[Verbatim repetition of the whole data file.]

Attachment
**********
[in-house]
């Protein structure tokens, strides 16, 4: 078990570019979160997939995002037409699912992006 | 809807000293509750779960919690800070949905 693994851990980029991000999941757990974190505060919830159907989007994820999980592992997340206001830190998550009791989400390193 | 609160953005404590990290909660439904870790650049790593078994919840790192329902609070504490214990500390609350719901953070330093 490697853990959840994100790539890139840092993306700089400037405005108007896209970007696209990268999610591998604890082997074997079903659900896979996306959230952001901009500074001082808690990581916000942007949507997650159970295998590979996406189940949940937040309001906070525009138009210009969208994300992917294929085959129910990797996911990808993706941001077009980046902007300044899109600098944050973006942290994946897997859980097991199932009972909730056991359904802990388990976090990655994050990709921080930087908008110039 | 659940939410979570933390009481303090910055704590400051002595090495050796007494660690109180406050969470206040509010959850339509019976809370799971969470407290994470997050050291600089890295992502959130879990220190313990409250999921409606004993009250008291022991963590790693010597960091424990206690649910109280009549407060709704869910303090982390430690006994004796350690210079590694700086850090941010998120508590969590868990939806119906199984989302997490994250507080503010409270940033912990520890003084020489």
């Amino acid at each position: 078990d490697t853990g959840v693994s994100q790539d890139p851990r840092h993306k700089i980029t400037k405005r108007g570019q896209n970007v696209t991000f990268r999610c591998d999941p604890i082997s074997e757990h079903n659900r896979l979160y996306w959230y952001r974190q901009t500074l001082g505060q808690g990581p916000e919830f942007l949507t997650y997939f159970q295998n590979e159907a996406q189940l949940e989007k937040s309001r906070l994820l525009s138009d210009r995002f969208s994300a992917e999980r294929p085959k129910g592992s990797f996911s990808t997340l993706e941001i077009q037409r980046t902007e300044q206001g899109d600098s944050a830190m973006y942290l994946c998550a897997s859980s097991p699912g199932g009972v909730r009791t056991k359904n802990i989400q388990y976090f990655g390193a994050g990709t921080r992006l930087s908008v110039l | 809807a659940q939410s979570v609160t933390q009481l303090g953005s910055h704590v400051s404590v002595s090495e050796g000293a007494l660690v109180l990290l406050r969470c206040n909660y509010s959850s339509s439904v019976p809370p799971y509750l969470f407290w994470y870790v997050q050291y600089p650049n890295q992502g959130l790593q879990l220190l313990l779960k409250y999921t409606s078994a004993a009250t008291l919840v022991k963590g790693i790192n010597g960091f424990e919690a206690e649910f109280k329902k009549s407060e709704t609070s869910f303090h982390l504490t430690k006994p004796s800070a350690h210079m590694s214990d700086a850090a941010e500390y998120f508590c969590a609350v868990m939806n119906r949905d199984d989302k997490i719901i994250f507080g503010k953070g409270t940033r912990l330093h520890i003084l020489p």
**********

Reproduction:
[in-house]
């Protein structure tokens, strides 16, 4: 078990570019979160997939995002037409699912992006 | 809807000293509750779960919690800070949905 693994851990980029991000999941757990974190505060919830159907989007994820999980592992997340206001830190998550009791989400390193 | 609160953005404590990290909660439904870790650049790593078994919840790192329902609070504490214990500390609350719901953070330093 490697853990959840994100790539890139840092993306700089400037405005108007896209970007696209990268999610591998604890082997074997079903659900896979996306959230952001901009500074001082808690990581916000942007949507997650159970295998590979996406189940949940937040309001906070525009138009210009969208994300992917294929085959129910990797996911990808993706941001077009980046902007300044899109600098944050973006942290994946897997859980097991199932009972909730056991359904802990388990976090990655994050990709921080930087908008110039 | 659940939410979570933390009481303090910055704590400051002595090495050796007494660690109180406050969470206040509010959850339509019976809370799971969470407290994470997050050291600089890295992502959130879990220190313990409250999921409606004993009250008291022991963590790693010597960091424990206690649910109280009549407060709704869910303090982390430690006994004796350690210079590694700086850090941010998120508590969590868990939806119906199984989302997490994250507080503010409270940033912990520890003084020489």
């Amino acid at each position: 078990d490697t853990g959840v693994s994100q790539d890139p851990r840092h993306k700089i980029t400037k405005r108007g570019q896209n970007v696209t991000f990268r999610c591998d999941p604890i082997s074997e757990h079903n659900r896979l979160y996306w959230y952001r974190q901009t500074l001082g505060q808690g990581p916000e919830f942007l949507t997650y997939f159970q295998n590979e159907a996406q189940l949940e989007k937040s309001r906070l994820l525009s138009d210009r995002f969208s994300a992917e999980r294929p085959k129910g592992s990797f996911s990808t997340l993706e941001i077009q037409r980046t902007e300044q206001g899109d600098s944050a830190m973006y942290l994946c998550a897997s859980s097991p699912g199932g009972v909730r009791t056991k359904n802990i989400q388990y976090f990655g390193a994050g990709t921080r992006l930087s908008v110039l | 809807a659940q939410s979570v609160t933390q009481l303090g953005s910055h704590v400051s404590v002595s090495e050796g000293a007494l660690v109180l990290l406050r969470c206040n909660y509010s959850s339509s439904v019976p809370p799971y509750l969470f407290w994470y870790v997050q050291y600089p650049n890295q992502g959130l790593q879990l220190l313990l779960k409250y999921t409606s078994a004993a009250t008291l919840v022991k963590g790693i790192n010597g960091f424990e919690a206690e649910f109280k329902k009549s407060e709704t609070s869910f303090h982390l504490t430690k006994p004796s800070a350690h210079m590694s214990d700086a850090a941010e500390y998120f508590c969590a609350v868990m939806n119906r949905d199984d989302k997490i719901i994250f507080g503010k953070g409270t940033r912990l330093h520890i003084l020489p």